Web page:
Well, they reckon that foreign governments, such as our own, will protest so strongly on our behalf to America, going to the wall to protect our individual rights on principle, and saving us from Leviathan, it might not be worth their while to hassle Britons.

      We shall never be slaves.

    3. Alan Brown Silver badge

      Re: "extending the process to include American citizens was too risky"

      "But treating every tourist like a potential terrorist isn't ?"

      Exactly this - and exactly what's been costing the USA a large (and increasing) chunk of travel/tourism revenue as more and more people who can route around the USA choose to do so.

    4. veti Silver badge

      Re: "extending the process to include American citizens was too risky"

      For a foreigner to get into the USA, they already have to complete at least one form (possibly more), be fingerprinted, and interviewed by an immigration official who is on average about as welcoming as Joe Stalin. All that after getting a visa to travel in the first place, which is where they demand access to your social media accounts.

      I don't see anyone who's prepared to put up with all that making much fuss about a photograph. I've been avoiding the USA since 2002, but enough people don't to keep it in business.

  8. KBeee Bronze badge
    Happy

    People who are after Government (i.e. taxpayers) money always point to a Gap between the US and the Bogeyman Of The Day. Remember the Nuclear Gap, the Missile Gap, the Bomber Gap etc. Now we have an AI Gap. All these Gaps turn out to be bullshit, but by then they've got their hands on your money. Thank goodness for Georgetown University and its Center for Security and Emerging Technology throwing some cold water on the scare mongering.

  9. FrogsAndChips Silver badge
    FAIL

    ensure that innocent American citizens are never forced to hand over their facial recognition info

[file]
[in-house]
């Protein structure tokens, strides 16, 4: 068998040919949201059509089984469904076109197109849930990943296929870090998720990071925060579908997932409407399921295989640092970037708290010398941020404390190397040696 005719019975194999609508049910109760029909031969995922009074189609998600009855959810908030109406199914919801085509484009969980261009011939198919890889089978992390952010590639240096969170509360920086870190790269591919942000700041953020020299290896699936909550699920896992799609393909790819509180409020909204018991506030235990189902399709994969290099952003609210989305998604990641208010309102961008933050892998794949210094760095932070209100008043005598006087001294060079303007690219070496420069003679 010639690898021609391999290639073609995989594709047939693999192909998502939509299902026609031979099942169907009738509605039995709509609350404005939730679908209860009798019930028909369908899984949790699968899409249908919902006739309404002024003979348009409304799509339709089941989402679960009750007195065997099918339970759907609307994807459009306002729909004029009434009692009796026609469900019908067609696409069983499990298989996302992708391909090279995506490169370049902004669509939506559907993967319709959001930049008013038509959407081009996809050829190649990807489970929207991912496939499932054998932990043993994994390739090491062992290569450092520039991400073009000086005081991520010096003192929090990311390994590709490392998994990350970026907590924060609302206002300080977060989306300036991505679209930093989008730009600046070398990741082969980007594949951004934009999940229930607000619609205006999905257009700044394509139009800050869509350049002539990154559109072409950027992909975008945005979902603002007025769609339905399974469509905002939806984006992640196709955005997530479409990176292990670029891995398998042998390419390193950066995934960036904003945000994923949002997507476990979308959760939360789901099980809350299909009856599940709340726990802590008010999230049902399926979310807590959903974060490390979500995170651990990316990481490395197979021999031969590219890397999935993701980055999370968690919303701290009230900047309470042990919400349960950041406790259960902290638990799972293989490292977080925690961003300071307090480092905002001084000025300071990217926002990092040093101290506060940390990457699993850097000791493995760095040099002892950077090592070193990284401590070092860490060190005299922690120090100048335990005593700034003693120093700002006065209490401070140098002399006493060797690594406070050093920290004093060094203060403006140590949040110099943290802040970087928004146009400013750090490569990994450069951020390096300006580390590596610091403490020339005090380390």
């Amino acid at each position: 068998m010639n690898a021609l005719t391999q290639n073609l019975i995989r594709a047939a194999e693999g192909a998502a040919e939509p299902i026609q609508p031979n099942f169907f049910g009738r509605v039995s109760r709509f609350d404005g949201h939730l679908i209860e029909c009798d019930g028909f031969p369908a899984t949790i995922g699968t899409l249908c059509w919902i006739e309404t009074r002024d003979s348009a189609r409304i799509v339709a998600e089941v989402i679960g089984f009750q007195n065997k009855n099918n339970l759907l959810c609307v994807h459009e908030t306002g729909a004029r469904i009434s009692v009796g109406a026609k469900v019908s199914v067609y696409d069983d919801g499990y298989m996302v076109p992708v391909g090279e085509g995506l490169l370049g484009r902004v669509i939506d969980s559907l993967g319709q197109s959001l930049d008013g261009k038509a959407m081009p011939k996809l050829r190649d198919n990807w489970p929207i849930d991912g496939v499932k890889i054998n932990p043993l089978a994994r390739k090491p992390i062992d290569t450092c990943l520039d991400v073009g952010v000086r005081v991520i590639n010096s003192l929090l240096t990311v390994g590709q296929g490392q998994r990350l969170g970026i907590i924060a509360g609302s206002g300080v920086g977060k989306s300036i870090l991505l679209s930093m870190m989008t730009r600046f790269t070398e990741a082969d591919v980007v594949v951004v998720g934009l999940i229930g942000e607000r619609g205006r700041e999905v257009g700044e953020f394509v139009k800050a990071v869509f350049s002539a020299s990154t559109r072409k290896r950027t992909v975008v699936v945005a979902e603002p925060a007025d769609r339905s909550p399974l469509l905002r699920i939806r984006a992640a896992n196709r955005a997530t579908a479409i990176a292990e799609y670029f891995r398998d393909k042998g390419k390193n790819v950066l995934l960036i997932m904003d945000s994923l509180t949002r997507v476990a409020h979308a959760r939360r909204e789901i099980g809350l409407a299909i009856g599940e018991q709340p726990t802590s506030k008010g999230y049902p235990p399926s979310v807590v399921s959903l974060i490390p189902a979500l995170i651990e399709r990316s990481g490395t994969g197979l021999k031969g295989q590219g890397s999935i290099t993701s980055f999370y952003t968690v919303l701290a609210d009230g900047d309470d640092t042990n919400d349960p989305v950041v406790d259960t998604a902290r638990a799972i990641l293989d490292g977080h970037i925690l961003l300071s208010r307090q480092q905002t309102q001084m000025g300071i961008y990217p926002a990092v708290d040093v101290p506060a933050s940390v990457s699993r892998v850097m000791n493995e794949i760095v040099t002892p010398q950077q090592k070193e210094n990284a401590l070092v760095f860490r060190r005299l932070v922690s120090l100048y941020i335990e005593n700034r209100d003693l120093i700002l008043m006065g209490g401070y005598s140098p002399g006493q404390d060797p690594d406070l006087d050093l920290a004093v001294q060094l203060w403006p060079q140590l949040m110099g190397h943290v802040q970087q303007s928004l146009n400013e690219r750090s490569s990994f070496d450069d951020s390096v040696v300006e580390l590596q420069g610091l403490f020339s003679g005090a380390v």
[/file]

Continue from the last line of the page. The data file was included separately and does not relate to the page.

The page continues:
Because who cares about innocent people from the rest of the world?

    1. Michael Wojcik Silver badge

      Re: ensure that innocent American citizens are never forced to hand over their ...

      To be fair, many people in the US find the CBP's treatment of non-US-citizens outrageous, or at least exceptional. But the resources to fight the DHS are limited. The ACLU routinely objects to infringements of civil rights for citizens and non-citizens alike, but they have to pick their battles. Similarly, people like Ed Markey1 have only a certain amount of political capital and attention from the press to use as a bully pulpit.

      The present Federal administration is not going to make any consideration whatsoever for people who aren't US citizens. They're occasionally forced into a bit of a retreat by the courts, but they don't give a damn about the rights of foreigners.

      1Who's on the side of the angels for this issue, but is hardly a saint, any more than any other member of Congress. He was one of the driving forces behind the idiotic extension of Daylight Saving Time, for example, based on pseudoscientific evidence from a highly flawed and long-outdated study conducted by the Department of Transportation.

      1. Charles 9 Silver badge

        Re: ensure that innocent American citizens are never forced to hand over their ...

        "Who's on the side of the angels for this issue, but is hardly a saint, any more than any other member of Congress. He was one of the driving forces behind the idiotic extension of Daylight Saving Time, for example, based on pseudoscientific evidence from a highly flawed and long-outdated study conducted by the Department of Transportation."